I've been having something of an ongoing conversation with two writer friends lately. It's a serious conversation that has important impact on our writing, although we toss in lots of jokes to take the edge off and because we tend to know ourselves and our writerly depressive tendencies well enough to be suspicious of ourselves. We tend to know that we're capable of never leaving the house, of forgetting to shower and forgetting to breath when the world seems suddenly and surprisingly either a) extraordinarily clear or b) baffling in its complexity. The conversation is about a writer's need for solitude--that tremendous gift of personal space for long thoughts (which often suggests either neglecting other parts of our lives, failing abjectly at "normalcy," either having money or not caring about money, and generally swimming against the "see me now" tide of the larger culture). I can only speak for myself, of course. But I need quiet and time alone to write. I'm a slow thinker and I need a certain amount of space and time to allow thoughts to form fully. I need contemplation. Without it, I'm sunk--both mentally in general and certainly as a writer who (don't say it!) values serious ideas. I'm painfully aware that the surrounding world is a cacophony of noise (much of it meaningless) and this cacophonous climate that too often can seem intoxicating. It is a surrounding world that wants action to happen fast, that moves from one thing to the next as quickly as synapses fire, a world that demands attention--all traits that lean against the flimsy framework required by writers asking hard questions about how humans think and work and view themselves and others.
This focus on the need for solitude is an old topic among writers, one perhaps best articulated by Virginia Woolf. I, at least, need a room of my own to work. It's the balance point that becomes difficult if one has a lifestyle that allows certain room for contemplative time, for in my experience, with such time and space it is easy to fall entirely into the work, to become swallowed by the book you are writing and largely loose touch with the remainder of the world. It's easy as well to become to caught inside the mind and all those shouting voices, those contradictions and chaotic arguments. It's important to resurface. The most important writers must also be full participants in the actual world if they are to write effectively about the human condition. We have to participate in community. Real community. Increasingly, because nearly all of marketing now falls back upon the writer individually, there must be participation in that larger, less real community of the marketplace as well. These are competing forces, the need for quiet and solitude and the need for interaction and stimulation, and they are forces that shouldn't be taken lightly. Finding balance between them isn't as easy to accomplish as the outsider might think.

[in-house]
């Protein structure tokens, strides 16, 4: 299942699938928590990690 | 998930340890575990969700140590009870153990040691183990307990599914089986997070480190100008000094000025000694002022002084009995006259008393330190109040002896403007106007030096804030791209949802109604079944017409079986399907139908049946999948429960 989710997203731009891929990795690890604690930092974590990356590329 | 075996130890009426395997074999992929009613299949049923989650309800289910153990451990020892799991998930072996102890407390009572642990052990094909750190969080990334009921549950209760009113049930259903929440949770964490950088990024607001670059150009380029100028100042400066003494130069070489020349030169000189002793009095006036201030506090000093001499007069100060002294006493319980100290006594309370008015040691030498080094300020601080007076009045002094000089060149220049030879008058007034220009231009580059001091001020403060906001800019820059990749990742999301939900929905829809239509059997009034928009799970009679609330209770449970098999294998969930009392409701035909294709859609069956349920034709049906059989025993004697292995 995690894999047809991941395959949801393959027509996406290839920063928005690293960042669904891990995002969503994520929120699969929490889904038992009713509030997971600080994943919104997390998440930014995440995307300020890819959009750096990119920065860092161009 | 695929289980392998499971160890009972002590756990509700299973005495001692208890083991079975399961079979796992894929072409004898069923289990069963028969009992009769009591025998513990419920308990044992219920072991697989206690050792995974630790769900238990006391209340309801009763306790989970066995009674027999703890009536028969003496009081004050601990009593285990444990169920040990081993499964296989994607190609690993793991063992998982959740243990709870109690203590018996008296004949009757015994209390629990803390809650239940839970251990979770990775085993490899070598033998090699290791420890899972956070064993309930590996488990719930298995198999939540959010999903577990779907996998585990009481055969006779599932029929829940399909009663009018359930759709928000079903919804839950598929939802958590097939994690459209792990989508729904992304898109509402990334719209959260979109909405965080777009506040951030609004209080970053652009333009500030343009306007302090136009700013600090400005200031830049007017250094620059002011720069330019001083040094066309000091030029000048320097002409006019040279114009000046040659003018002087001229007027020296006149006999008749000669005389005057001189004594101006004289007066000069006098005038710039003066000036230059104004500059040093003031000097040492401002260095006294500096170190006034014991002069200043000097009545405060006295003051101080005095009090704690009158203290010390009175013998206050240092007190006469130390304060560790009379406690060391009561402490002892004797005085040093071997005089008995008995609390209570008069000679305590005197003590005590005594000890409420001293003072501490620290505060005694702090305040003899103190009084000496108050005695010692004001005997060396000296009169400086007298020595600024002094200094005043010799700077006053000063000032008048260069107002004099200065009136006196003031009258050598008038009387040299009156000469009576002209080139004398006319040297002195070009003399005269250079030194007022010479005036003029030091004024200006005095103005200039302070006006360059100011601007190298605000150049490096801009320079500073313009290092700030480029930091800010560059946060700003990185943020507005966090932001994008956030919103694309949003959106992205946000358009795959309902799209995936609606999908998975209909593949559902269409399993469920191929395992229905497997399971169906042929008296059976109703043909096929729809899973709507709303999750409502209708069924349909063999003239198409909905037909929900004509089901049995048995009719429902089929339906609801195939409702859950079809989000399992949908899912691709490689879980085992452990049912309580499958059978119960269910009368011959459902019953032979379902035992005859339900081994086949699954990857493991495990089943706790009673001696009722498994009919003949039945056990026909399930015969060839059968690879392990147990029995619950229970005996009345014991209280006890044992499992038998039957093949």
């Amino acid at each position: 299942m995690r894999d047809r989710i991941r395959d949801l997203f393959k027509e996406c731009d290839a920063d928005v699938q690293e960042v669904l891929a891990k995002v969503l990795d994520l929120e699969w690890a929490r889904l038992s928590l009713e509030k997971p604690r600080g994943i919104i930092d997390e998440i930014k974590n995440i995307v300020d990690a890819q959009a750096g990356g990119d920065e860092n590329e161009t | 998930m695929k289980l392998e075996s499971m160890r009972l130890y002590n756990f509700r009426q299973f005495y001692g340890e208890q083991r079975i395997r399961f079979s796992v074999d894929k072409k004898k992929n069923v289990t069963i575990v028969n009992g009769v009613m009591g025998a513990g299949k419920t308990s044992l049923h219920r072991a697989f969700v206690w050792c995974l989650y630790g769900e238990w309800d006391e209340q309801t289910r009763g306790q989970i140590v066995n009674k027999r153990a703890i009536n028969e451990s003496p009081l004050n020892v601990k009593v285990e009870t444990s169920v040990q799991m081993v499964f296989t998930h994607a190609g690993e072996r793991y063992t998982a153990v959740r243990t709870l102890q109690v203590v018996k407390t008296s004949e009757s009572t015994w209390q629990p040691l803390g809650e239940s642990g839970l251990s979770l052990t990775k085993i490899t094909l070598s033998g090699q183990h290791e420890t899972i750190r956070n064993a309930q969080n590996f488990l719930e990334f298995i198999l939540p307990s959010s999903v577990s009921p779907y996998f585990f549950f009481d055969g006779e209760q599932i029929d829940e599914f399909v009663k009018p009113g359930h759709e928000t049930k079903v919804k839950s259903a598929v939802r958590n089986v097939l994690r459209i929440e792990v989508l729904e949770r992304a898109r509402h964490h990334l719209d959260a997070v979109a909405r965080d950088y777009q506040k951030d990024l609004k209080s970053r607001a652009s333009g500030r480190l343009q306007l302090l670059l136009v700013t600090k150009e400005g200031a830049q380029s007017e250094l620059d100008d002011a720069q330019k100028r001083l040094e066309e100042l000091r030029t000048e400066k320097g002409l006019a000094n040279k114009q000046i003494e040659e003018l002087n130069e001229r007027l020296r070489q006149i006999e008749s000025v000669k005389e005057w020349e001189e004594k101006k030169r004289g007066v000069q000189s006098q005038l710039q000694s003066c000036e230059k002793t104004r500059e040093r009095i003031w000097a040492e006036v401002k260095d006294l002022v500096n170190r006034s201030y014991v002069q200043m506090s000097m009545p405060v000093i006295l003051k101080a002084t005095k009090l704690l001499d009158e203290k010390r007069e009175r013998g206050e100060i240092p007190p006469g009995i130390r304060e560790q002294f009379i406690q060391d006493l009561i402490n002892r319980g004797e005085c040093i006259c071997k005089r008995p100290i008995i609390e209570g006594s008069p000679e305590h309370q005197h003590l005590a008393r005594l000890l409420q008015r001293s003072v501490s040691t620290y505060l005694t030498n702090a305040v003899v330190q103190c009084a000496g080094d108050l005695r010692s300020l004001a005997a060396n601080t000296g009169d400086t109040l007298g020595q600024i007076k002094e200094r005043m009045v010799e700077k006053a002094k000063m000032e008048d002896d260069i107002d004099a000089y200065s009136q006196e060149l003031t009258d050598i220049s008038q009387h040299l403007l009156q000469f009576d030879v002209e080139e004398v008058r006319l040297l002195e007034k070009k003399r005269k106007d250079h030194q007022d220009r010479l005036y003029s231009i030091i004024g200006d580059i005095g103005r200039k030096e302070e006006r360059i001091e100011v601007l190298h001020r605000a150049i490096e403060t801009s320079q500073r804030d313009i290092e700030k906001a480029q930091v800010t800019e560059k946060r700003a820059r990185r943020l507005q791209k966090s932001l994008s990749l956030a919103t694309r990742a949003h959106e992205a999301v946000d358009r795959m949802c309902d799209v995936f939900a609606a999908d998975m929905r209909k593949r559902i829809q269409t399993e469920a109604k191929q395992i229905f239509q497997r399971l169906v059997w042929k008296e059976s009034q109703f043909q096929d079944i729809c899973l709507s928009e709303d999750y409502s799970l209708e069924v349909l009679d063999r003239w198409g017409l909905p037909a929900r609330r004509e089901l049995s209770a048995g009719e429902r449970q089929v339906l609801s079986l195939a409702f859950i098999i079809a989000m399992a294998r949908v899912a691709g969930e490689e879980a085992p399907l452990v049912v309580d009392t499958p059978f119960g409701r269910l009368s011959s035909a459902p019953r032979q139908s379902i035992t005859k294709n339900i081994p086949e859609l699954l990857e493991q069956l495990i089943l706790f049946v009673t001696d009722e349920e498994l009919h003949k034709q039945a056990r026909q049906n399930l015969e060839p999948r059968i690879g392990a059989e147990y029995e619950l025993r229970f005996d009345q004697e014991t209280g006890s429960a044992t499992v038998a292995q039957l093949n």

I am a great believer in balance in all aspects of my life. We are a culture full of people who too easily get knocked off balance, a culture that tends to go to extremes, for better or for worse. I've always preferred finding the middle path. And in this instance, finding a balance point between participating in a culture and contemplating that culture is a requirement for my personal approach to craft. Part of the trick becomes finding working mechanisms that help me maintain such a balance, tricks that usually come down to little, common sense things like staying on a firm writing schedule, putting writing first before listening to the cacophony of noise out there, taking the long view with writing by working everyday within the immediate, choosing writing projects that can I can remain passionate about throughout, saying thanks each day for the people in my life who believe in me and allow me space to pursue this maddness called writing.